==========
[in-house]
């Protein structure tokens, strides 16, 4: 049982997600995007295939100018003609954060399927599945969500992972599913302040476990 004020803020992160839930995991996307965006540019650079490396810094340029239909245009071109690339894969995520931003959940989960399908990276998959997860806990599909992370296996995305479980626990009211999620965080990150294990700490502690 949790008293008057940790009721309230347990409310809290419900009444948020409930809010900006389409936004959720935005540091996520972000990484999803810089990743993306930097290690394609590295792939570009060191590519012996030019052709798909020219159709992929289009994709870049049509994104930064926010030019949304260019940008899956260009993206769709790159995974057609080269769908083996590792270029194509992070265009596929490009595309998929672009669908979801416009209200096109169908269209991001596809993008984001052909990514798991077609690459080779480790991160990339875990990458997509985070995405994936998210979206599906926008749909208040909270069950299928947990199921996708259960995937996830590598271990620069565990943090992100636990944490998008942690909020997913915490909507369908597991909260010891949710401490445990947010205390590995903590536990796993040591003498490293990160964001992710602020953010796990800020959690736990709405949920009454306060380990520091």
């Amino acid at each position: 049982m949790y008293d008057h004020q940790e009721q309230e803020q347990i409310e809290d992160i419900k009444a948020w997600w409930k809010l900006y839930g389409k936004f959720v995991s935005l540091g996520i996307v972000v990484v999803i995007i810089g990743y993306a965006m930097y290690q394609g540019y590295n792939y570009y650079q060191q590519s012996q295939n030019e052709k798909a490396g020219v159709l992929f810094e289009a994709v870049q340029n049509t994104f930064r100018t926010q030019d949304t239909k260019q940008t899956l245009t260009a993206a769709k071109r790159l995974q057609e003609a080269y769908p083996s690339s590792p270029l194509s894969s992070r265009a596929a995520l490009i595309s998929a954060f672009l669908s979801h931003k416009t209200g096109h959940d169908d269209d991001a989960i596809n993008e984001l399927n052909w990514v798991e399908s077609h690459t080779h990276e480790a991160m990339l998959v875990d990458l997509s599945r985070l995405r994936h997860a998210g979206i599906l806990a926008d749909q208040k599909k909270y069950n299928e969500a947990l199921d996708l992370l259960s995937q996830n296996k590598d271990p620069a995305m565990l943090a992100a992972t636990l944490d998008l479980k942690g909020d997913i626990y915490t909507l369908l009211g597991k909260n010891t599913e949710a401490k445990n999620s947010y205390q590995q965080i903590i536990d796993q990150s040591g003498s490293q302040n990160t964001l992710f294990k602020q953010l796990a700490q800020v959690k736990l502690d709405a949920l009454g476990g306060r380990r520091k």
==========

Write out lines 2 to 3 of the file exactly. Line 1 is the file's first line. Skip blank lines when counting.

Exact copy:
């Protein structure tokens, strides 16, 4: 049982997600995007295939100018003609954060399927599945969500992972599913302040476990 004020803020992160839930995991996307965006540019650079490396810094340029239909245009071109690339894969995520931003959940989960399908990276998959997860806990599909992370296996995305479980626990009211999620965080990150294990700490502690 949790008293008057940790009721309230347990409310809290419900009444948020409930809010900006389409936004959720935005540091996520972000990484999803810089990743993306930097290690394609590295792939570009060191590519012996030019052709798909020219159709992929289009994709870049049509994104930064926010030019949304260019940008899956260009993206769709790159995974057609080269769908083996590792270029194509992070265009596929490009595309998929672009669908979801416009209200096109169908269209991001596809993008984001052909990514798991077609690459080779480790991160990339875990990458997509985070995405994936998210979206599906926008749909208040909270069950299928947990199921996708259960995937996830590598271990620069565990943090992100636990944490998008942690909020997913915490909507369908597991909260010891949710401490445990947010205390590995903590536990796993040591003498490293990160964001992710602020953010796990800020959690736990709405949920009454306060380990520091």
């Amino acid at each position: 049982m949790y008293d008057h004020q940790e009721q309230e803020q347990i409310e809290d992160i419900k009444a948020w997600w409930k809010l900006y839930g389409k936004f959720v995991s935005l540091g996520i996307v972000v990484v999803i995007i810089g990743y993306a965006m930097y290690q394609g540019y590295n792939y570009y650079q060191q590519s012996q295939n030019e052709k798909a490396g020219v159709l992929f810094e289009a994709v870049q340029n049509t994104f930064r100018t926010q030019d949304t239909k260019q940008t899956l245009t260009a993206a769709k071109r790159l995974q057609e003609a080269y769908p083996s690339s590792p270029l194509s894969s992070r265009a596929a995520l490009i595309s998929a954060f672009l669908s979801h931003k416009t209200g096109h959940d169908d269209d991001a989960i596809n993008e984001l399927n052909w990514v798991e399908s077609h690459t080779h990276e480790a991160m990339l998959v875990d990458l997509s599945r985070l995405r994936h997860a998210g979206i599906l806990a926008d749909q208040k599909k909270y069950n299928e969500a947990l199921d996708l992370l259960s995937q996830n296996k590598d271990p620069a995305m565990l943090a992100a992972t636990l944490d998008l479980k942690g909020d997913i626990y915490t909507l369908l009211g597991k909260n010891t599913e949710a401490k445990n999620s947010y205390q590995q965080i903590i536990d796993q990150s040591g003498s490293q302040n990160t964001l992710f294990k602020q953010l796990a700490q800020v959690k736990l502690d709405a949920l009454g476990g306060r380990r520091k």